Part C

Here is the E/R diagram corresponding to my first solution. And for the second, simpler solution we get the following E/R diagram.

Part D

The first solution yields:
FelJail(name, degree, min, max)
FelFine(name, degree, amount)
MisFine(name, degree, amount)
Again, we should not combine the last two, because they distinguish between a misdemeanor and a felony for which there is only a fine.

For the second solution, we would get:

Crimes(name, degree, fine)
Felonies(name, degree, min, max)
Notice that here we cannot distinguish between a felony with only a fine and a misdemeanor, but that is probably a small price to pay for the simplicity.

Error Codes

Here are the crimes and the punishments.

A: Not declaring keys for Fine and Jail classes or E.S. (-2)

B: Treating Fines and jail sentences as if they were for unique crimes, e.g., making them weak E.S. or having a one-one relationship between crimes and punishments. (-2)

C: Including (in parts b or d) a relation schema that is a logical subset of another. (-1, each instance)

D: Creating a punishment class or E.S. This error could involve a number of mistakes, including creating a needless intermediate, a class or E.S. with no properties, or an E.S. without a key. (-3)

E: No Crimes class or E.S. (-3)

F: Not following the required strategy (ODL-to-rel or E/R-to-rel) in parts b or d. (-5, each)

G: Inventing unnecessary ID fields (usually in E/R, but sometimes in ODL). (-2)

H: Allowing only one punishment (either a fine or jail, but not both) or allowing any number of punishments (typically creating a many-many relationship between crimes and punishments). (-4)

I: Adding a type attribute to Crimes. (-1)

J: No Felony/Misdemeanor distinction or no Jail/Fine distinction. (-3)

K: Allowing jail for a misdemeanor. (-3)

L: Representing a relationship in both directions in part b. (-2)

Problem 2

(1) (5pt.)
Minimal Key for R: (A, B, D)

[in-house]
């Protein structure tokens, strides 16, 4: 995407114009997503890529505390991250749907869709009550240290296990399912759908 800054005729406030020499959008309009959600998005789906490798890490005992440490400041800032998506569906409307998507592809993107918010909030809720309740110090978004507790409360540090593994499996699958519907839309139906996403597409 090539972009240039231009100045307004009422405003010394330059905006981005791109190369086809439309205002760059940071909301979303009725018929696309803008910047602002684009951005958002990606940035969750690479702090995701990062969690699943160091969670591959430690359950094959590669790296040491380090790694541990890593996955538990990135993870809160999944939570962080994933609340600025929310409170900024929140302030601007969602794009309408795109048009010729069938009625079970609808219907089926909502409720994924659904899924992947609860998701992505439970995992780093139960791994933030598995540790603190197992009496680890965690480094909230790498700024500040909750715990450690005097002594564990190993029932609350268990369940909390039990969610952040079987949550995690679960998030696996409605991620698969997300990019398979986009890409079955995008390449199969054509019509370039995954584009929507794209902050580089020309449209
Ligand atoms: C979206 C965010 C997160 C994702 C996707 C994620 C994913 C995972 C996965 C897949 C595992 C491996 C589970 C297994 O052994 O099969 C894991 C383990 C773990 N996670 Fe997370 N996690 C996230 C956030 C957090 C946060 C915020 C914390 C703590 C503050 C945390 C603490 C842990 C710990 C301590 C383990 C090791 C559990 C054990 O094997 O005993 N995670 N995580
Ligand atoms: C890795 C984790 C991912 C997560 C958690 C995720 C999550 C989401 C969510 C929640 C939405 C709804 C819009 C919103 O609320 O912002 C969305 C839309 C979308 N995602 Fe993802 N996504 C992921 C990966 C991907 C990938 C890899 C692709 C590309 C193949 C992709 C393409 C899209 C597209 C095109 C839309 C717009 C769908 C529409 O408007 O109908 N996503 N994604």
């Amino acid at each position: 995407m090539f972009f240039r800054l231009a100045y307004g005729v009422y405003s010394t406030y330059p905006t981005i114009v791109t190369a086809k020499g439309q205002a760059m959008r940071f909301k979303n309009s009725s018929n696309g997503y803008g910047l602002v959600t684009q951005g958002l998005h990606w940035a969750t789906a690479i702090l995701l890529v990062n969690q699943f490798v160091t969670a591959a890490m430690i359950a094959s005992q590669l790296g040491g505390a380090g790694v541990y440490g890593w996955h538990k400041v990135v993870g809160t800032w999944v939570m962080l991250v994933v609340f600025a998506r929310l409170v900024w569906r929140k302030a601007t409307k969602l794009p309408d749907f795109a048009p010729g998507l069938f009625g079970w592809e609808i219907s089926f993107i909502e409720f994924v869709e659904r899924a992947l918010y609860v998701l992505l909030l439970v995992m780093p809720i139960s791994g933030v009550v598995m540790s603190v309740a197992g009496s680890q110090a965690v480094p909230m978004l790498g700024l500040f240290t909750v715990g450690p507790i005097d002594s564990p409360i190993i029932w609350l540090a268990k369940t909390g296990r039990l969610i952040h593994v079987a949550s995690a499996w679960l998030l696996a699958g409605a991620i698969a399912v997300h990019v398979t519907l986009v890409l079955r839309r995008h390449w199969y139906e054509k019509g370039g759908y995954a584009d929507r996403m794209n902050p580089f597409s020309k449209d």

(2) (5pt.)
Minimal Basis for R1: AB->C
* Take off 1pt. if not minimal (e.g., more stuff added).

(3) (5pt.)
Minimal Basis for R2: AD->E, ABE->F
* Take off 2pt. for missing one FD.
* Take off 1pt. if not minimal (e.g., more stuff added).

(4) (5pt.)
Key(s) for R2: (A, B, D).

(5) (5pt.)
BCNF violation in R2: AD->E
Decomposition: S(A, D, E) and T(A, B, D, F)

(6) (5pt.)
Both S and T are in BCNF.
S has one FD: AD->E, and AD is the key. No BCNF violation.
T has one FD: ABD->F, and ABD is the key. No BCNF violation.

Problem 3

  1. (a)
    PI_{platform}(SIGMA_{os='Windows NT'}(OSPlat))
    PI_{platform}((SIGMA_{app='MSWord'}(AppOS)) JOIN (OSPlat))
    PI_{os, os1}(AppOS JOIN_{os<os1 AND app=app1} (RHO_{A1(app1, os1)}(AppOS)))

    The more common errors were:

    If a pair (i,j) was listed in part c, then (j,i) shouldn't have been listed -- < or > should have been used in comparing the two os's. However, <> was accepted.

Problem 4

a) SELECT os
   FROM AppOs
   WHERE os LIKE '%IX'

   A : Trying to use join with OsPlat : -2

b) (SELECT os FROM AppOs)
   (SELECT os FROM OsPlat)

c) SELECT platform
   FROM OsPlat
   GROUPBY platform
   HAVING COUNT(os) = 1

d) SELECT platform
   FROM OsPlat as O1
                     FROM OsPlat as O2
                     WHERE O2.platform = O1.platform AND
                           O2.os <> O1.os)

   A : Not a succinct query : -1